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    Look for any frozen over puddles OR splash in the non-frozen puddles

  2. Go on a scavenger hunt. Before you head out, make up a little list of things to find. These can be items that you could collect (pine cones, sticks, a shiny stone…), or just sights to spot (5 Christmas trees, a picture of Santa, a Christmas wreath…).
  3. Go for a torch walk in the dark! I wouldn’t recommend this with a large group of children – because you’ll need to keep an extra close eye on them. High-vis vests are also a good idea in the dark.
  4. Make footprints in the snow! That is – if you’re lucky enough to have some. I am so jealous of everyone who has been sharing pictures of the white fluffy stuff.

 

Remember, walking is great exercise, and it’s really important for children to get fresh air, even if the weather is not ‘nice’.

Have a great day!

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Previous Doors:

advent-calendar-1780949_960_720Day 1: Paper Chains

Day 2: Reindeer Cam

Day 3: Salt-Dough Ornaments

Day 4: Letter to Santa

Day 5: Christmas Role Play

Day 6: Scented Pictures

Day 7: Christmas Baking

Day 8: Home-made Christmas Cards

Day 9: Christmas Puzzles

Day 10: Do Something Kind

Day 11: Feed the Birds

Advent Activities (11th December)

2017-12-10 17.37.10Happy Monday! As I mentioned – yesterday I put up my Christmas tree! It’s a special one because this is the last Christmas that the husband and I will be spending as a couple (before baby comes along!), so in celebration, he actually relented and allowed me to get a real tree!

 

 

Moving on – it’s time to open Door 11 on our advent calendar! And today’s activity is:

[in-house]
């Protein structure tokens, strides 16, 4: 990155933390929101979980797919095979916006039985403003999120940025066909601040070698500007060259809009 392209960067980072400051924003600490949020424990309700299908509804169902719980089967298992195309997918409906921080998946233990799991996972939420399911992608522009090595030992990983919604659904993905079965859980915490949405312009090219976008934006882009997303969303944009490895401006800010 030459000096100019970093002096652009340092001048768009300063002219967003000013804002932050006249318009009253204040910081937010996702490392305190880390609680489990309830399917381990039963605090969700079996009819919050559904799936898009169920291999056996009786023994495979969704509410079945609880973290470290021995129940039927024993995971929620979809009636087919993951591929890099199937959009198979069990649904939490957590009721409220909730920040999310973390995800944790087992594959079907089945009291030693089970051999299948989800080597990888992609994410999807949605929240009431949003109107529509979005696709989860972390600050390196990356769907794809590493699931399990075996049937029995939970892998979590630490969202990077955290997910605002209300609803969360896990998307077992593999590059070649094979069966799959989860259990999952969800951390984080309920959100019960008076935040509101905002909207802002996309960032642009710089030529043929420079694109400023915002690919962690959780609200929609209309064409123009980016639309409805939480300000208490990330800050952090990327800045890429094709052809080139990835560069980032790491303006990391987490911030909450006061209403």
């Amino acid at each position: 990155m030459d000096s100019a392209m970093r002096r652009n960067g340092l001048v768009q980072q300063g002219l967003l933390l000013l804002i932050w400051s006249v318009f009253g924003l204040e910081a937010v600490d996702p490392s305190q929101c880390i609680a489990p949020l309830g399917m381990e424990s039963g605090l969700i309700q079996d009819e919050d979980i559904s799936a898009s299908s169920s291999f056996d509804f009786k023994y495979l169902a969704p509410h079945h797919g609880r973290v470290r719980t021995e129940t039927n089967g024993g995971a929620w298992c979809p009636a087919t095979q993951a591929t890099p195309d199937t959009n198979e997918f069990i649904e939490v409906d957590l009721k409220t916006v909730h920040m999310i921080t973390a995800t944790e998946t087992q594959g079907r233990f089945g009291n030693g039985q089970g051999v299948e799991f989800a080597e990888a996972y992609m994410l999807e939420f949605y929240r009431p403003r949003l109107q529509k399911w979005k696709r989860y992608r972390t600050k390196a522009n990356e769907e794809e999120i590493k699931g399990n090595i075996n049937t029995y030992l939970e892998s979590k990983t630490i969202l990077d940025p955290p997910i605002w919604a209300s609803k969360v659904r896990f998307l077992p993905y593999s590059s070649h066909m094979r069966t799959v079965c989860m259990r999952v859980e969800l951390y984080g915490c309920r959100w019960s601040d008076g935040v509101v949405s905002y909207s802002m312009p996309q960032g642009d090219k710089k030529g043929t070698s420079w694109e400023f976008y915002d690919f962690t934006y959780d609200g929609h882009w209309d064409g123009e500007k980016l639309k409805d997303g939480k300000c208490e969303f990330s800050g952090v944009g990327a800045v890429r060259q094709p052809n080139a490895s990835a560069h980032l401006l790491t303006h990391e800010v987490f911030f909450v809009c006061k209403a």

Feeding the Birds

This is a great time to attract some birds to your garden, as they’re having more trouble finding food and will be glad of a little help from you and your children.

Here are a couple of super easy bird feeders you can make

Cereal hangers

What you’ll need:

  • Cereal that’s in the shape of loops (for example Cheerios)
  • Pipe cleaners

What to do:

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1.Thread the cereal onto a pipe cleaner until it is mostly covered. Remember the leave enough at the top to create a loop for hanging. Do this as many times as you like to make as many feeders as you like.

Bonus: Threading is great for fine-motor skills and co-ordination. You can also link in some pattern work if you have a cereal with different colours.

2.Hang your pipe cleaners in the trees!

 

Bread Hangers

What you’ll need:

  • Some stale sliced bread
  • OPTIONAL: Cookie cutter(s)
  • Some bird-seed
  • Butter (and a knife for spreading)
  • A pencil
  • Some string/ ribbon

What to do:

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    Take a slice of stale bread and spread the butter all over. Spread it fairly thick as this is what will help the seeds to stick.

  2. OPTIONAL: Use your cookie cutter to make the slice of bread into an interesting shape.
  3. Press your bird seed into the bread and butter until the whole slice is covered.
  4. Use your pencil to make a small hole, and thread the string or ribbon through for hanging.
  5. Hang your bread feeder out for the birds!

 

Don’t forget to keep an eye on your feeders to see if you can spot any birds. And check back here tomorrow for another Advent activity!

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Previous Doors:

Day 1: Paper Chains

Day 2: Reindeer Cam

Day 3: Salt-Dough Ornaments

Day 4: Letter to Santa

Day 5: Christmas Role Play

Day 6: Scented Pictures

Day 7: Christmas Baking

Day 8: Home-made Christmas Cards

Day 9: Christmas Puzzles

Day 10: Do Something Kind